I promised last week that I would cheer up this week. It’s nicer for you, it’s nicer for me, and it’s nice to think about nice things once in a while. After all, I’ve been doing some great things lately that I haven’t blogged about but have been such nice out of the ordinary additions to my life – made better by being bathed in sunshine – that they’re precisely the kind of thing I probably should be blogging about.
I spent so long not being able to shake off a little grey raincloud that had been following me round that it’s been well over a month since I went to see Billy Joel and didn’t even mention it, despite it being absolutely wonderful. I’ve decided I’d like to start an occasional feature in my Entertainment section on the blog about old music called Digging in the Crates and that’d be a good place to talk about how I grew to love Billy Joel – and it was nothing to do with Uptown Girl despite what you might think!
We have had days out at Bourton on the Water and New Brighton in beautiful summer sunshine and I’ve taken loads of pictures to put in Spaghetti Legs’ photo album/scrap book at some point. I’ve never been at all organised with photographs but recently I’ve realised how much I’d like to collate them for him; I found out that he can’t remember many of the things that I’ve done with him, the places I’ve taken him, and the fun we’ve had together. Having dropped two consecutive iPhones down the toilet without backing them up, it turns out that without evidence, he has no way of knowing that I tried so hard to be a good mum even when I was ill or exhausted.
Most of what I remember from when I was little was spending time with my Dad. Maybe we genuinely did more interesting stuff together whereas my Mum was always keeping a half-eye on the cooker or the other kids. Maybe I didn’t spend more time with my Dad but it stood out more. I don’t know. Either way, I don’t want my son to grow up and think we never did anything together. It doesn’t have to be expensive stuff either, or fancy stuff. Just stuff. I’m going to write notes in the albums too, to add context. Nobody ever takes pictures of me and him together, so I’ll have to prove that I was there somehow.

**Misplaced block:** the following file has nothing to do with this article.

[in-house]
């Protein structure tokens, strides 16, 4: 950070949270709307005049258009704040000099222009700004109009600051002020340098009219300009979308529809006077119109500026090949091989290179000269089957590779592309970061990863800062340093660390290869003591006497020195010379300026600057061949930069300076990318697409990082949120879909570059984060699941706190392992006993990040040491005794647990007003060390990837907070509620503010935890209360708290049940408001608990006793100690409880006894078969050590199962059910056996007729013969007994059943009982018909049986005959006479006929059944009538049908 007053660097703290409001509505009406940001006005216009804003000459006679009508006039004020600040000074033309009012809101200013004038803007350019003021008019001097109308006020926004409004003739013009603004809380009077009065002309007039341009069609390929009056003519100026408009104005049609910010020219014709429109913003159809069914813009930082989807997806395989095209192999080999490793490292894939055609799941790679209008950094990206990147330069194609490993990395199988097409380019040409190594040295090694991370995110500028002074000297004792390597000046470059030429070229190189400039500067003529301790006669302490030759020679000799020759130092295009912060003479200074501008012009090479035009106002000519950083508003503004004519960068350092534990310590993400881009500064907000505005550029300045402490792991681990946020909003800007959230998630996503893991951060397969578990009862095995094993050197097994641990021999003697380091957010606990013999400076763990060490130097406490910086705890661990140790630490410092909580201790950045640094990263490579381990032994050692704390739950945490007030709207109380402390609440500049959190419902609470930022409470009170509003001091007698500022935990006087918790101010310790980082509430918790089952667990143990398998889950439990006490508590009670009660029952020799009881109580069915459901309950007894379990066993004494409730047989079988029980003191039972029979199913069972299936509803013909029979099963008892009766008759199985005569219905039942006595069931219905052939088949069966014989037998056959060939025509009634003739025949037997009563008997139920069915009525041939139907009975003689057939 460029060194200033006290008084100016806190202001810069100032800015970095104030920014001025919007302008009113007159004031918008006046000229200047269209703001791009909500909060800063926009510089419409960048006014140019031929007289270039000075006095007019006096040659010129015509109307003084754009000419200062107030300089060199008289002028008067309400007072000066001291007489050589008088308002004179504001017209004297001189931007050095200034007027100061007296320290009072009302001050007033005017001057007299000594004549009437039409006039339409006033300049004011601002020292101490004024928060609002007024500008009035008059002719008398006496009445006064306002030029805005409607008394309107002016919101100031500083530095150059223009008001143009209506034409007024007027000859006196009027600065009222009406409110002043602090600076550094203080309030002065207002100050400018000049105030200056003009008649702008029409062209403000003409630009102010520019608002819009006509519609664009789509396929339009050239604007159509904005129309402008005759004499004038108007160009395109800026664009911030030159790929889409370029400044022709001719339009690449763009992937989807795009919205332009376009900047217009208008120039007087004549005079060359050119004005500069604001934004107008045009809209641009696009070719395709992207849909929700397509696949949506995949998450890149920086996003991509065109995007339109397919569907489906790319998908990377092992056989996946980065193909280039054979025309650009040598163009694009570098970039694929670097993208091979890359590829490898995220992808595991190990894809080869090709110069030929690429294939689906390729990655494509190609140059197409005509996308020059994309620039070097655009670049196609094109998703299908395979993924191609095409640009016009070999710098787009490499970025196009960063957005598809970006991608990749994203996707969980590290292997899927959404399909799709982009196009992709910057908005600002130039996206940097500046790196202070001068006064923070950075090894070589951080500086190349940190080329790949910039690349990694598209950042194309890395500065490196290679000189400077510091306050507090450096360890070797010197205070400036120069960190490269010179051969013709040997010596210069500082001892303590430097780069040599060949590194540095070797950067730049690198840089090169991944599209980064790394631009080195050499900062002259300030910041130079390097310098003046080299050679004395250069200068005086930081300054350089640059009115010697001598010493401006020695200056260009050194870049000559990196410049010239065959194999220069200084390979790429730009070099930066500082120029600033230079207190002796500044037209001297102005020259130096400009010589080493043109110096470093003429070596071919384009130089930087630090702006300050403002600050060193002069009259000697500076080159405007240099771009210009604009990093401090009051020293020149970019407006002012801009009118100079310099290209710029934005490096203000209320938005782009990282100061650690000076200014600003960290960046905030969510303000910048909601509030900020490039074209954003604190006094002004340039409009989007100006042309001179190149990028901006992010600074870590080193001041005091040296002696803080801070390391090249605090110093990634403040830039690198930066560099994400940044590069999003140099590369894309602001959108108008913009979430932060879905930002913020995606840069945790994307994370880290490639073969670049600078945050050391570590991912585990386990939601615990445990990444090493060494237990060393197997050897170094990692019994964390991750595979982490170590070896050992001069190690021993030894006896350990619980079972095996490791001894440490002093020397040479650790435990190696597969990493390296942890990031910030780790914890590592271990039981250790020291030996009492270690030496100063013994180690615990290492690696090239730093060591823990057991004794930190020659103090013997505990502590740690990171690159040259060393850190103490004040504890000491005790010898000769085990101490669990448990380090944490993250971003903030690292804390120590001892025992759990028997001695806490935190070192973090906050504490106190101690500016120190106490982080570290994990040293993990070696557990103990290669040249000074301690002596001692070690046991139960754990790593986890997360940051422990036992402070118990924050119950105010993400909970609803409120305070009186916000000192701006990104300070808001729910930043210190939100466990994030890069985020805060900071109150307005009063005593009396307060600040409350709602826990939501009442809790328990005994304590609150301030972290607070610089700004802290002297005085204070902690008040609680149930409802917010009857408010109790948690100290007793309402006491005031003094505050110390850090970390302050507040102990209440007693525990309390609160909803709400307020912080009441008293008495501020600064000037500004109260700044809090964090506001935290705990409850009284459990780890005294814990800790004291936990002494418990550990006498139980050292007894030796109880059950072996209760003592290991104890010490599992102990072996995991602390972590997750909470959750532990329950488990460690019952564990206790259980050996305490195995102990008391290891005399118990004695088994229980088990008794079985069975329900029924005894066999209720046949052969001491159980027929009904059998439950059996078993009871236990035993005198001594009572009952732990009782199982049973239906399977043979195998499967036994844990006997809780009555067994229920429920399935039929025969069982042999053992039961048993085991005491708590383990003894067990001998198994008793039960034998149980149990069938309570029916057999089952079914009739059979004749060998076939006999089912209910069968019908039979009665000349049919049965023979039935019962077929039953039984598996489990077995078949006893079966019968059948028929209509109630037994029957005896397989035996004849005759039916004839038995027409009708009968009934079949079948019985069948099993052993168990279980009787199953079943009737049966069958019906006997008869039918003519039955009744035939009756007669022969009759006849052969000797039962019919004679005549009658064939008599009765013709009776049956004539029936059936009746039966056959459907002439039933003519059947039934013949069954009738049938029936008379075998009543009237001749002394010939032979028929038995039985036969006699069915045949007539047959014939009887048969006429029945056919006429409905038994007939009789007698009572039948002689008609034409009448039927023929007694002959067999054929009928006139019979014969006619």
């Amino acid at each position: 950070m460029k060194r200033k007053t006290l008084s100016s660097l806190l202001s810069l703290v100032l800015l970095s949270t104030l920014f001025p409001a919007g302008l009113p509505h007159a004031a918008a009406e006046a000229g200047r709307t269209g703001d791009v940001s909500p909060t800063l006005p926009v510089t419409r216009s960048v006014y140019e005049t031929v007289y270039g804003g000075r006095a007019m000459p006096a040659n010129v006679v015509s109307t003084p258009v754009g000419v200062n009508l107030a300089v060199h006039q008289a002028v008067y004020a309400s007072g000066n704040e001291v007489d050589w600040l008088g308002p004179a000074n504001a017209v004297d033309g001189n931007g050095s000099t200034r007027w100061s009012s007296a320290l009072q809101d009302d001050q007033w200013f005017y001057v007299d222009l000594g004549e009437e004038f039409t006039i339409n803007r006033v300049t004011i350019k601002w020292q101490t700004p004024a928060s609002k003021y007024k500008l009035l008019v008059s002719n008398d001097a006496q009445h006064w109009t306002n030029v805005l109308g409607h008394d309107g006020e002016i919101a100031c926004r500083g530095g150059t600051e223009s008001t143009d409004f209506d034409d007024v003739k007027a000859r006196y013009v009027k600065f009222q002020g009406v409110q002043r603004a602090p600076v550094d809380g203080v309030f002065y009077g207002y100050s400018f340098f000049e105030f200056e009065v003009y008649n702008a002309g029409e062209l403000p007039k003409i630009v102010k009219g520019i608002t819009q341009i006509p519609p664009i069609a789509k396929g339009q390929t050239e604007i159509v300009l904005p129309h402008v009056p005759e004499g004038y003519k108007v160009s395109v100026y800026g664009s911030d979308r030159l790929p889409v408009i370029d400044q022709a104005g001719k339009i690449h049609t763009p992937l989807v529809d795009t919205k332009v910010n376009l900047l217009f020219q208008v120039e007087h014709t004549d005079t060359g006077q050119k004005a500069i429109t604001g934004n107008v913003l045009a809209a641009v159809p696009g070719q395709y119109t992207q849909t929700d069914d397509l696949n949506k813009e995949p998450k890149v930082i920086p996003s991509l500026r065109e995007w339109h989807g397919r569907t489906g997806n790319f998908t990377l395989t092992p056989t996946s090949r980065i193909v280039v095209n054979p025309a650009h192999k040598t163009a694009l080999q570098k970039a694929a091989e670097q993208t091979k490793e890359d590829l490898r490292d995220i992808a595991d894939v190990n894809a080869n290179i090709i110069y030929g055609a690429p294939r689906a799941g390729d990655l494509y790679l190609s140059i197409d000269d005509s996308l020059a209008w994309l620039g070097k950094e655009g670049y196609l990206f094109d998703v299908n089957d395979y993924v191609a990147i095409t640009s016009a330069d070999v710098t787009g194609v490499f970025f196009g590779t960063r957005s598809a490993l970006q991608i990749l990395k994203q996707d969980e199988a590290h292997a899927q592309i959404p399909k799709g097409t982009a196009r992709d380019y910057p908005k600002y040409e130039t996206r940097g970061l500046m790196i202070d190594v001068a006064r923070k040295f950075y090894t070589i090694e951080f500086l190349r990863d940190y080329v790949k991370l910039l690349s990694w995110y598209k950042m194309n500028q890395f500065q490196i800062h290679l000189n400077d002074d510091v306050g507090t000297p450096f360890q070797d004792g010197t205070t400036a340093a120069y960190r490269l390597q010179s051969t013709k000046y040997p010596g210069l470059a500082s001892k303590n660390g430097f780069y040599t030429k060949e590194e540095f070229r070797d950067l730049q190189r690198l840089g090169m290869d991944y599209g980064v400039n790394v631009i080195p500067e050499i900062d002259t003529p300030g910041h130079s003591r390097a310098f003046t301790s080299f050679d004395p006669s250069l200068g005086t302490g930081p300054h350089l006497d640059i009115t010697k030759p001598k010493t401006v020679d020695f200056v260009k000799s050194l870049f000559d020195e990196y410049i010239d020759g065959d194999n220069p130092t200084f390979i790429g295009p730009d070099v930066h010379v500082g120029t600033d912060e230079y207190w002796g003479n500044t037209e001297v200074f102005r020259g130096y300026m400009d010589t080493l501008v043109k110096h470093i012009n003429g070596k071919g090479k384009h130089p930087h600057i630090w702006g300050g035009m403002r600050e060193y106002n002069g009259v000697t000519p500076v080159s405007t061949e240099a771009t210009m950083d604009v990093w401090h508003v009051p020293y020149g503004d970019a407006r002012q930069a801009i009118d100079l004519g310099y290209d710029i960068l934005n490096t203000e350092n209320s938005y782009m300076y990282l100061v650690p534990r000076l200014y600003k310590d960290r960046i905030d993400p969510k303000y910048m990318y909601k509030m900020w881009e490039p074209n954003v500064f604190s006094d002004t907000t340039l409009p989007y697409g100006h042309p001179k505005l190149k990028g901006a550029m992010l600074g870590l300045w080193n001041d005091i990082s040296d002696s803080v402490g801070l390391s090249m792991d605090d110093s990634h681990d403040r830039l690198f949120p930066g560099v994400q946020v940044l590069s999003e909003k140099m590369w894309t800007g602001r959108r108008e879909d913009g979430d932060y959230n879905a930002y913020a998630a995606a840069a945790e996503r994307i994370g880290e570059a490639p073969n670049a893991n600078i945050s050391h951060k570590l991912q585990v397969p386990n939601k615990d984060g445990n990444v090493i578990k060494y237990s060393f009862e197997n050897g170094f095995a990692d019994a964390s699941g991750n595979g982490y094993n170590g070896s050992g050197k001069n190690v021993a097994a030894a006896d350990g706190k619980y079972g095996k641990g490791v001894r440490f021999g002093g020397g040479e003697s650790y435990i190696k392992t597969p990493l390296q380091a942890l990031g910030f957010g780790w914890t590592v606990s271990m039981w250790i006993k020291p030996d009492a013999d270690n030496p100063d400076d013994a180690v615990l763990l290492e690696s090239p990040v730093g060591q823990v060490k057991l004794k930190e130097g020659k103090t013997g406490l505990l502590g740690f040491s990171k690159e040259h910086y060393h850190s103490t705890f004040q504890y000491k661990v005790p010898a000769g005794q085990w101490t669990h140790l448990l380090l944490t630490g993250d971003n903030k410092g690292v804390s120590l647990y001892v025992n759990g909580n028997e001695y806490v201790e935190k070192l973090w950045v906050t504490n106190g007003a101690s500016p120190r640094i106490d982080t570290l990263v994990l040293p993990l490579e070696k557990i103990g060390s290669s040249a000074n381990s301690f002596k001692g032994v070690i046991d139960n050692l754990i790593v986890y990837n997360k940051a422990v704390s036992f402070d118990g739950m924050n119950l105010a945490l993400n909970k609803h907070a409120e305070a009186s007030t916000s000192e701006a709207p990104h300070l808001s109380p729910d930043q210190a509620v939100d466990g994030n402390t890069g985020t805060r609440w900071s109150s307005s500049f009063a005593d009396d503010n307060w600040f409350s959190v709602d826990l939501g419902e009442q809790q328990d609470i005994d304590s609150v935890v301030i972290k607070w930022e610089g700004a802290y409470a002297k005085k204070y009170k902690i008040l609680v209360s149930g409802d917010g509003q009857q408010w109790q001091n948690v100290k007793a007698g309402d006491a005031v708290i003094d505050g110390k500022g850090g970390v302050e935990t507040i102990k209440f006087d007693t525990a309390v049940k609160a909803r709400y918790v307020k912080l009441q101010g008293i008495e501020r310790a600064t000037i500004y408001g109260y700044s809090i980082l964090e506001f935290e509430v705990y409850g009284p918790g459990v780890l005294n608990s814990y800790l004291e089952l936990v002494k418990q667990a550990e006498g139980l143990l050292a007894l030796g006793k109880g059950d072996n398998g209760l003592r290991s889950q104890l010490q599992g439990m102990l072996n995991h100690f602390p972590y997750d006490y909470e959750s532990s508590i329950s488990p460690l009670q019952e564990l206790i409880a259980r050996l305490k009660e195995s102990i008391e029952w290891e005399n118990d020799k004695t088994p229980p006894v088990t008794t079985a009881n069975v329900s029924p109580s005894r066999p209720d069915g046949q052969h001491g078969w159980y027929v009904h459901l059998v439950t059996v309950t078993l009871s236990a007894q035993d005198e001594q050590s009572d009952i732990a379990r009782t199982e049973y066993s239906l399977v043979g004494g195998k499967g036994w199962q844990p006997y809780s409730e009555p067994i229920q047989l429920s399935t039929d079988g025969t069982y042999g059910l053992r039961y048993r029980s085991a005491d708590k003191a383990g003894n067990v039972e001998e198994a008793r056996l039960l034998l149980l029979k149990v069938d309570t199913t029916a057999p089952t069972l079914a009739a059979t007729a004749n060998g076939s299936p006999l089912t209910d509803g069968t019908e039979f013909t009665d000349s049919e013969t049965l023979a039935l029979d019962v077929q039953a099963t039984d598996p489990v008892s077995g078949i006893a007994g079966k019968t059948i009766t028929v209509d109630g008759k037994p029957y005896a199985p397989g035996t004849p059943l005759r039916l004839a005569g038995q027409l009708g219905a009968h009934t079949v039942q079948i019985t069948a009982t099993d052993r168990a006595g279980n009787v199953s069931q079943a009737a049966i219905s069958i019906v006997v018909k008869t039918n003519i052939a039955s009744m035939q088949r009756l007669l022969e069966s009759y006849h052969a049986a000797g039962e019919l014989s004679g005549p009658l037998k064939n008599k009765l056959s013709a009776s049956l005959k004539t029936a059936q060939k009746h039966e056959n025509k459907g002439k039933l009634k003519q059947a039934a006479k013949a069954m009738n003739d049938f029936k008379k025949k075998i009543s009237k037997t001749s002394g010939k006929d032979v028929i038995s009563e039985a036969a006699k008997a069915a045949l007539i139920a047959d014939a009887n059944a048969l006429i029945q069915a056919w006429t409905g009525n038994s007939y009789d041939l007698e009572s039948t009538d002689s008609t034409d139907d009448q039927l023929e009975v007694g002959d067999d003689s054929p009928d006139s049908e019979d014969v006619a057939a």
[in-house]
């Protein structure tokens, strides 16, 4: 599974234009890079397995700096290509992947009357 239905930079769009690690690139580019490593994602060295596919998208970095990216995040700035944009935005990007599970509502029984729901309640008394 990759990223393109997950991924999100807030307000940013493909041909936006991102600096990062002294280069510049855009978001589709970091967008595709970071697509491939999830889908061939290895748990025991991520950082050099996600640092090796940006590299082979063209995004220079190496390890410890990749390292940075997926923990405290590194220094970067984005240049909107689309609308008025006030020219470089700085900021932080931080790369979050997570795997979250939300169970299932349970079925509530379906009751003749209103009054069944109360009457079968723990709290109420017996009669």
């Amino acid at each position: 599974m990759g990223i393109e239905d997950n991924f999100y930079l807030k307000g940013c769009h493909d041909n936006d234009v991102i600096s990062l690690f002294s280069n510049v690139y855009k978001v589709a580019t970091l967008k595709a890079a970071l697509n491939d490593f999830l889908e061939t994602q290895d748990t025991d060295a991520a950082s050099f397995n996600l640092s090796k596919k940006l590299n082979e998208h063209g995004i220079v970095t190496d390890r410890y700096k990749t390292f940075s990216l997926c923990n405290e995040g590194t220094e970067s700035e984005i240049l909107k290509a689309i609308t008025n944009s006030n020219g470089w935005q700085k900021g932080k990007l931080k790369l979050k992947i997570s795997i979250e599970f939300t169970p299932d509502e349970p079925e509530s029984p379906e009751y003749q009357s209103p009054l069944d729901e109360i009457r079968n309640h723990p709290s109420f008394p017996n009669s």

In the sunshine he’s turned a beautiful golden colour. He’s growing sunflowers. Every day he asks if his cousins can come round to use the paddling pool with him, and nearly every day I have to disappoint them. He loves barbecues and ice cream and loved Jordan Pickford in the World Cup. It’s been a lovely summer for him so far, and this week it’s the end of an era. He’s had nursery school sports day followed by an invitation to watch his new primary school sports day. He was even invited to take part in a preschool race and surprised me how he was the first one to line up and not shy at all. As he turns golden he grows taller and leaner. He grows like a sunflower in the sunshine. His legs are more spaghetti like than ever and he is now a fully fledged boy; no longer my baby. I cry a lot these days, when he’s not looking, but it’s more of a ‘happy-sad’ – the description we use for crying at Disney films and baby photos. If I could have him all over again, I would.
Until next time, enjoy the sunshine.